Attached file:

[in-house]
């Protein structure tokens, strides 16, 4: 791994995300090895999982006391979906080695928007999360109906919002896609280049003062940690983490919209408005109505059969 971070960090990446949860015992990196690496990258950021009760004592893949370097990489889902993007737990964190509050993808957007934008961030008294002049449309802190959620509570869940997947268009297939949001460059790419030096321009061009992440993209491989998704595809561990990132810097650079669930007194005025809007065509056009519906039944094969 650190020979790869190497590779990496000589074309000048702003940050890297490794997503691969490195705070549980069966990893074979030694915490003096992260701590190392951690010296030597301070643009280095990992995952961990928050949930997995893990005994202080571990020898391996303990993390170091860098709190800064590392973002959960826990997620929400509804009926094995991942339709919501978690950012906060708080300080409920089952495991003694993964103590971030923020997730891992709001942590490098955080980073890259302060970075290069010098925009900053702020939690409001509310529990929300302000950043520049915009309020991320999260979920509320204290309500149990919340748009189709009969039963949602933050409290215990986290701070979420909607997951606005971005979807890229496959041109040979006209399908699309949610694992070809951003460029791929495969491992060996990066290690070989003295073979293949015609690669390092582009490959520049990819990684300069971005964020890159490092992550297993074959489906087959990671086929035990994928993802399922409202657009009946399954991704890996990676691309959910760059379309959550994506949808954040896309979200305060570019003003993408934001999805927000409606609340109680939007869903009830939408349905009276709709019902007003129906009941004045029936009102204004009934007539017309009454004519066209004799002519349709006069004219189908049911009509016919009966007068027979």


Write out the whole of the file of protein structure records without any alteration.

[in-house]
């Protein structure tokens, strides 16, 4: 791994995300090895999982006391979906080695928007999360109906919002896609280049003062940690983490919209408005109505059969 971070960090990446949860015992990196690496990258950021009760004592893949370097990489889902993007737990964190509050993808957007934008961030008294002049449309802190959620509570869940997947268009297939949001460059790419030096321009061009992440993209491989998704595809561990990132810097650079669930007194005025809007065509056009519906039944094969 650190020979790869190497590779990496000589074309000048702003940050890297490794997503691969490195705070549980069966990893074979030694915490003096992260701590190392951690010296030597301070643009280095990992995952961990928050949930997995893990005994202080571990020898391996303990993390170091860098709190800064590392973002959960826990997620929400509804009926094995991942339709919501978690950012906060708080300080409920089952495991003694993964103590971030923020997730891992709001942590490098955080980073890259302060970075290069010098925009900053702020939690409001509310529990929300302000950043520049915009309020991320999260979920509320204290309500149990919340748009189709009969039963949602933050409290215990986290701070979420909607997951606005971005979807890229496959041109040979006209399908699309949610694992070809951003460029791929495969491992060996990066290690070989003295073979293949015609690669390092582009490959520049990819990684300069971005964020890159490092992550297993074959489906087959990671086929035990994928993802399922409202657009009946399954991704890996990676691309959910760059379309959550994506949808954040896309979200305060570019003003993408934001999805927000409606609340109680939007869903009830939408349905009276709709019902007003129906009941004045029936009102204004009934007539017309009454004519066209004799002519349709006069004219189908049911009509016919009966007068027979």